My rating: 5 of 5 stars
Reading Ariel all the way through–any version–is brutal. The Restored Edition, however, definitely has a different feel to it. Ted Hughes took out some of the poems that Plath had originally intended and then added some that she hadn’t included in the original manuscript. It’s the poems that he left out, though, that add a whole other layer to this edition. Poems like “Thalidomide” and “Barren Woman” were all eventually published in her Complete Works, but reading them here, interspersed between favorites like “Tulips,” “Lady Lazarus,” and “Daddy” puts them in a different context. Images of wombs and deformity and violent birth haunt these poems, and these images change the thrust of her overall themes. I can’t help but think that Plath is writing about how the creative process plays out in motherhood and art and how her relationships with men perhaps both contributed to and stymied both processes.
In both “Thalidomide” and “Barren Woman,” Plath conjures up images of birth thwarted. “Thalidomide” throws out one brutal image after another in these stilted, aborted stanzas, the first three which end with Dickinson-like dashes. It’s like those jarred fetuses that Buddy Willard shows Ether in The Bell Jar, except here they are grotesque “dark Amputations” that “crawl and appall” with “indelible buds/ Knuckles at shoulder blades” and “half-moon” faces. It’s nightmarish stuff, and in the middle of these monstrous images the speaker (can I just say Plath?) wonders “What leatheriness/ has protected/ me from that shadow–” How did her “blood-caul” (amniotic membrane) protect her from such a fate? In the end the speaker describes how “all night I carpenter/ a space for the thing I am given.” She describes birth and gestation with a masculine term like “carpenter,” which makes me think of builders or artisans, not birth. She’s a craftsman, someone with skill. She’s creating space for this new “love,” a baby that she describes almost indifferently as “two wet eyes and a screech.” And in the end this imagery rots and becomes grotesque too. She ends with images of rotten fruit, broken glass, and fleeing mercury (another substance that causes birth defects). In this poem Plath juxtaposes birth and creation with deformity and rot and it’s unsettling and frightening.
And this same theme is present two poems later in “Barren Women.” Except now instead of all this gushy, organic, liquefied rot that she conjures up in “Thalidomide,” she describes this white, hard Grecian building. An “Empty” woman walks through a museum that’s bare, “without statues” but filled with “pillars, porticoes, and rotundas.” So there’s not even human statues in this sterile place. Just a vast empty room with ancient architecture, but in the middle there’s a fountain that “sinks back into itself.” It doesn’t go anywhere or feed anything. The water is sterile too. In fact, she describes it as “nun-hearted and blind to the world.” The fountain is chaste and virginal, the exact opposite of water as a life-giving force. And then in the next stanza she imagines herself as the mother of “white Nike” (the goddess of victory) and “several bald-eyed Apollos.” But she quickly realizes that this image too is false: “Instead the dead injure me with attentions and nothing can happen.” She’s sterile and barren and locked inside a lifeless place. She ends this poem with the image of a silent moon that “lays a hand on [her] forehead.” However, it’s not the warm hand of a mother or the energizing touch of a muse; it’s a “blank-faced” and silent nurse. Is the speaker here a barren women because she’s infertile or because she can’t create art herself?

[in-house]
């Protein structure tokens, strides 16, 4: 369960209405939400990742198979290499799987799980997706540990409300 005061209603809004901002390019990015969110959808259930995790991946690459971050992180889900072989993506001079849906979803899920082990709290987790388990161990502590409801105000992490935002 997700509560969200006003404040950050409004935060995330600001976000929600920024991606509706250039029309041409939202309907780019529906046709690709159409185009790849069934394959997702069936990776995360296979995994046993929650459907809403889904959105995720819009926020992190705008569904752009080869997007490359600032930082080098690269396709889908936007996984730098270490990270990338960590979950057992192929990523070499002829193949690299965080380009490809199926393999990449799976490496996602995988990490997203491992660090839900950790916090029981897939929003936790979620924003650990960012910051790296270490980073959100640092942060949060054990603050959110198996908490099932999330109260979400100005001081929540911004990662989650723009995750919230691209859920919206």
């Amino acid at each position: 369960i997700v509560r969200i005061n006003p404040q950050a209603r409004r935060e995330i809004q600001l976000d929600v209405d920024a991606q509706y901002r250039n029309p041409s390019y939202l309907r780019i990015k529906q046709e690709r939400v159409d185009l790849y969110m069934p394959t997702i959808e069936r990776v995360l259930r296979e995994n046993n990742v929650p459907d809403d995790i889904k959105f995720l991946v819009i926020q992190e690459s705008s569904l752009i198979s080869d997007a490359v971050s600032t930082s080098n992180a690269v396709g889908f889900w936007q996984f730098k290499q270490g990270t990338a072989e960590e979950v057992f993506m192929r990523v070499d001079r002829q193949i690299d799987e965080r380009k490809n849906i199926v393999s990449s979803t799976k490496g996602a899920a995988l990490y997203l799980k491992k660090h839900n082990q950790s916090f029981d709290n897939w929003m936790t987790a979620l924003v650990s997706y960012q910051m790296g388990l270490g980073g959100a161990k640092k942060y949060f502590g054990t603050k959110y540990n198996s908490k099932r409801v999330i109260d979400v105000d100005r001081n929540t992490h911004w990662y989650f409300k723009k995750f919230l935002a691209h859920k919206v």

So, yes. This is an interesting edition, and was Ted Hughes right to change this book the way he did? I have no idea. I honestly have no dog in the fight in the Plath/Hughes wars. Frieda Hughes (Plath’s daughter) writes an interesting forward where she discusses what it was like growing up under the shadow of her mother’s suicide and all of the angry feminist hordes who flung so much blame and vitriol at the father she loved. It must have been excruciating. Of course, she also has to get in one last dig at the creators of the movie Sylvia, staring Gwyneth Paltrow, a movie that could’ve been amazing except Hughes refused to give the creators of the film permission to use her father’s or mother’s poetry. And she has to slam Kate Moses’s awesome book Wintering, a fictional imagining based on the last months of Plath’s life. So part of me questions the motivation for putting this edition out (the aforementioned Kate Moses wrote a pretty scathing piece on all of this drama for Salon a while back). And was it really necessary to include copies of the actual typed pages that are basically identical to the published work, minus a scratch-out here and there? I don’t see what they add expect pages to what should be a pretty slim volume.
All this said, it’s still Plath, and it’s her last volume of poetry the way she left it on her kitchen table. In a way it feels like her last words, her suicide note all bound up for her readers. These poems go on living and breathing with all the creative force and energy that was obviously oozing out of her in the last months of her life. The barren, creative angst that seems to be present in so many of these poems ironically contradicts the fact that in this collection Plath ended up and produced one of the most important, honest, and brilliant collections of poetry to come out of the 20th century.